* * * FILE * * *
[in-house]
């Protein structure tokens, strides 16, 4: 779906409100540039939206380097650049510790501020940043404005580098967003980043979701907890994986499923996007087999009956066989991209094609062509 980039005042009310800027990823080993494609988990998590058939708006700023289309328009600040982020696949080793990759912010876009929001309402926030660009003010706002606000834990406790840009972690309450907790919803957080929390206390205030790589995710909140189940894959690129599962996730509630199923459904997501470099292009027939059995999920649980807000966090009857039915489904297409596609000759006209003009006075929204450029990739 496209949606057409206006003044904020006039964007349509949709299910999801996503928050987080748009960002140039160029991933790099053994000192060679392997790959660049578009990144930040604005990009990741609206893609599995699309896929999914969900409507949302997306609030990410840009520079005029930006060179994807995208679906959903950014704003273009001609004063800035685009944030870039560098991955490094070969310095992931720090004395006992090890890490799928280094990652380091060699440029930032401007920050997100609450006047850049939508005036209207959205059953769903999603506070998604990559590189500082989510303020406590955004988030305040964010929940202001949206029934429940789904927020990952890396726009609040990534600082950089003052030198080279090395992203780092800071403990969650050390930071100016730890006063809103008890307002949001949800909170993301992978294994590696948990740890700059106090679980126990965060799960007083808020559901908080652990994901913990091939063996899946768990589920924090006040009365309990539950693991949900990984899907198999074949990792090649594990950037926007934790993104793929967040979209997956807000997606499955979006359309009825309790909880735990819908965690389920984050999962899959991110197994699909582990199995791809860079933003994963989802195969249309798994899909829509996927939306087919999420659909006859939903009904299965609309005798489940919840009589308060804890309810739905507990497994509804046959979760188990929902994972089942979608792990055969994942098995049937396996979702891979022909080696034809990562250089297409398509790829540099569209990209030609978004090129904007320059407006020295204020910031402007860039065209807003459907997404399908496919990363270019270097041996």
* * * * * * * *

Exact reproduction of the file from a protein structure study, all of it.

[in-house]
């Protein structure tokens, strides 16, 4: 779906409100540039939206380097650049510790501020940043404005580098967003980043979701907890994986499923996007087999009956066989991209094609062509 980039005042009310800027990823080993494609988990998590058939708006700023289309328009600040982020696949080793990759912010876009929001309402926030660009003010706002606000834990406790840009972690309450907790919803957080929390206390205030790589995710909140189940894959690129599962996730509630199923459904997501470099292009027939059995999920649980807000966090009857039915489904297409596609000759006209003009006075929204450029990739 496209949606057409206006003044904020006039964007349509949709299910999801996503928050987080748009960002140039160029991933790099053994000192060679392997790959660049578009990144930040604005990009990741609206893609599995699309896929999914969900409507949302997306609030990410840009520079005029930006060179994807995208679906959903950014704003273009001609004063800035685009944030870039560098991955490094070969310095992931720090004395006992090890890490799928280094990652380091060699440029930032401007920050997100609450006047850049939508005036209207959205059953769903999603506070998604990559590189500082989510303020406590955004988030305040964010929940202001949206029934429940789904927020990952890396726009609040990534600082950089003052030198080279090395992203780092800071403990969650050390930071100016730890006063809103008890307002949001949800909170993301992978294994590696948990740890700059106090679980126990965060799960007083808020559901908080652990994901913990091939063996899946768990589920924090006040009365309990539950693991949900990984899907198999074949990792090649594990950037926007934790993104793929967040979209997956807000997606499955979006359309009825309790909880735990819908965690389920984050999962899959991110197994699909582990199995791809860079933003994963989802195969249309798994899909829509996927939306087919999420659909006859939903009904299965609309005798489940919840009589308060804890309810739905507990497994509804046959979760188990929902994972089942979608792990055969994942098995049937396996979702891979022909080696034809990562250089297409398509790829540099569209990209030609978004090129904007320059407006020295204020910031402007860039065209807003459907997404399908496919990363270019270097041996």